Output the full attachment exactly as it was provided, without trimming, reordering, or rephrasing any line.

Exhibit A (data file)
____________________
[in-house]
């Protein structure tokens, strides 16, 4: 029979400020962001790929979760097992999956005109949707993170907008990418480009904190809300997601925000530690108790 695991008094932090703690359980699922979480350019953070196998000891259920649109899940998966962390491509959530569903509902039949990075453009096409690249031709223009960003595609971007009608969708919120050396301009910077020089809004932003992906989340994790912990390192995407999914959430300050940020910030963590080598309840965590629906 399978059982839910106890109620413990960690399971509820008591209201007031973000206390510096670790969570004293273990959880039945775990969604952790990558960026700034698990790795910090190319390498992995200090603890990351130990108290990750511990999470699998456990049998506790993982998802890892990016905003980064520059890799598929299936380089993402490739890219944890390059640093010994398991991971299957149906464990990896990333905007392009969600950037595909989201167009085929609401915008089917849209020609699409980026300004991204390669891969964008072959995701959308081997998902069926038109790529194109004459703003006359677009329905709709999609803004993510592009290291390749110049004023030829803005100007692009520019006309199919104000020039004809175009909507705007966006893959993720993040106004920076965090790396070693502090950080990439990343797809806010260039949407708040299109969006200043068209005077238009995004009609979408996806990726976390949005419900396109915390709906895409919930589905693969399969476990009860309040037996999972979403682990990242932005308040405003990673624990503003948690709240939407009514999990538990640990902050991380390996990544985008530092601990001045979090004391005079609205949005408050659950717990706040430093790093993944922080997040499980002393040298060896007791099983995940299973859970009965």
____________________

[in-house]
């Protein structure tokens, strides 16, 4: 029979400020962001790929979760097992999956005109949707993170907008990418480009904190809300997601925000530690108790 695991008094932090703690359980699922979480350019953070196998000891259920649109899940998966962390491509959530569903509902039949990075453009096409690249031709223009960003595609971007009608969708919120050396301009910077020089809004932003992906989340994790912990390192995407999914959430300050940020910030963590080598309840965590629906 399978059982839910106890109620413990960690399971509820008591209201007031973000206390510096670790969570004293273990959880039945775990969604952790990558960026700034698990790795910090190319390498992995200090603890990351130990108290990750511990999470699998456990049998506790993982998802890892990016905003980064520059890799598929299936380089993402490739890219944890390059640093010994398991991971299957149906464990990896990333905007392009969600950037595909989201167009085929609401915008089917849209020609699409980026300004991204390669891969964008072959995701959308081997998902069926038109790529194109004459703003006359677009329905709709999609803004993510592009290291390749110049004023030829803005100007692009520019006309199919104000020039004809175009909507705007966006893959993720993040106004920076965090790396070693502090950080990439990343797809806010260039949407708040299109969006200043068209005077238009995004009609979408996806990726976390949005419900396109915390709906895409919930589905693969399969476990009860309040037996999972979403682990990242932005308040405003990673624990503003948690709240939407009514999990538990640990902050991380390996990544985008530092601990001045979090004391005079609205949005408050659950717990706040430093790093993944922080997040499980002393040298060896007791099983995940299973859970009965």